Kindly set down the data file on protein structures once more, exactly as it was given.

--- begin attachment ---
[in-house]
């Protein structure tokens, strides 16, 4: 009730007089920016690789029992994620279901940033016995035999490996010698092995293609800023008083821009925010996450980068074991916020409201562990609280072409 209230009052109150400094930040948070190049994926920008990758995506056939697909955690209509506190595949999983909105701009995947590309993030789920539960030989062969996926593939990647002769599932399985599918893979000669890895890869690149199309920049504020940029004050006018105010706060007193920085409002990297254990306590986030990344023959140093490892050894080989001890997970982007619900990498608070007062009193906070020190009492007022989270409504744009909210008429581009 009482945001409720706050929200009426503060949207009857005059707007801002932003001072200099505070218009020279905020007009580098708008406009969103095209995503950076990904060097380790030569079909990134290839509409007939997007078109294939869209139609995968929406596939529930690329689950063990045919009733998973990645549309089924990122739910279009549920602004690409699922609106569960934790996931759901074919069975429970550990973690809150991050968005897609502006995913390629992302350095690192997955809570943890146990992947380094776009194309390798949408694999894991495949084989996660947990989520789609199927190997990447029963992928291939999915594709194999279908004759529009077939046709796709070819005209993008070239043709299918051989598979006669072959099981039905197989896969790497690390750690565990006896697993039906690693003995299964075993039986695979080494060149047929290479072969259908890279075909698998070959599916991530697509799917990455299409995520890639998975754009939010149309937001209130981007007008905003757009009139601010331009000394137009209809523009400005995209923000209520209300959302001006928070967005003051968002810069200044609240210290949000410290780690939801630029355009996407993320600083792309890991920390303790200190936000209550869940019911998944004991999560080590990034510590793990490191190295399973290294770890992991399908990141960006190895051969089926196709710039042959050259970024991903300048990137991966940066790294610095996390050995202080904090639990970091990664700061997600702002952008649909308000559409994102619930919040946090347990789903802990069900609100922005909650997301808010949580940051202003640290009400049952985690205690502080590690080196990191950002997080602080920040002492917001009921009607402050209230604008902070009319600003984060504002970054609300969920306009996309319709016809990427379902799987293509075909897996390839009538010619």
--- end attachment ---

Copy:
[in-house]
């Protein structure tokens, strides 16, 4: 009730007089920016690789029992994620279901940033016995035999490996010698092995293609800023008083821009925010996450980068074991916020409201562990609280072409 209230009052109150400094930040948070190049994926920008990758995506056939697909955690209509506190595949999983909105701009995947590309993030789920539960030989062969996926593939990647002769599932399985599918893979000669890895890869690149199309920049504020940029004050006018105010706060007193920085409002990297254990306590986030990344023959140093490892050894080989001890997970982007619900990498608070007062009193906070020190009492007022989270409504744009909210008429581009 009482945001409720706050929200009426503060949207009857005059707007801002932003001072200099505070218009020279905020007009580098708008406009969103095209995503950076990904060097380790030569079909990134290839509409007939997007078109294939869209139609995968929406596939529930690329689950063990045919009733998973990645549309089924990122739910279009549920602004690409699922609106569960934790996931759901074919069975429970550990973690809150991050968005897609502006995913390629992302350095690192997955809570943890146990992947380094776009194309390798949408694999894991495949084989996660947990989520789609199927190997990447029963992928291939999915594709194999279908004759529009077939046709796709070819005209993008070239043709299918051989598979006669072959099981039905197989896969790497690390750690565990006896697993039906690693003995299964075993039986695979080494060149047929290479072969259908890279075909698998070959599916991530697509799917990455299409995520890639998975754009939010149309937001209130981007007008905003757009009139601010331009000394137009209809523009400005995209923000209520209300959302001006928070967005003051968002810069200044609240210290949000410290780690939801630029355009996407993320600083792309890991920390303790200190936000209550869940019911998944004991999560080590990034510590793990490191190295399973290294770890992991399908990141960006190895051969089926196709710039042959050259970024991903300048990137991966940066790294610095996390050995202080904090639990970091990664700061997600702002952008649909308000559409994102619930919040946090347990789903802990069900609100922005909650997301808010949580940051202003640290009400049952985690205690502080590690080196990191950002997080602080920040002492917001009921009607402050209230604008902070009319600003984060504002970054609300969920306009996309319709016809990427379902799987293509075909897996390839009538010619």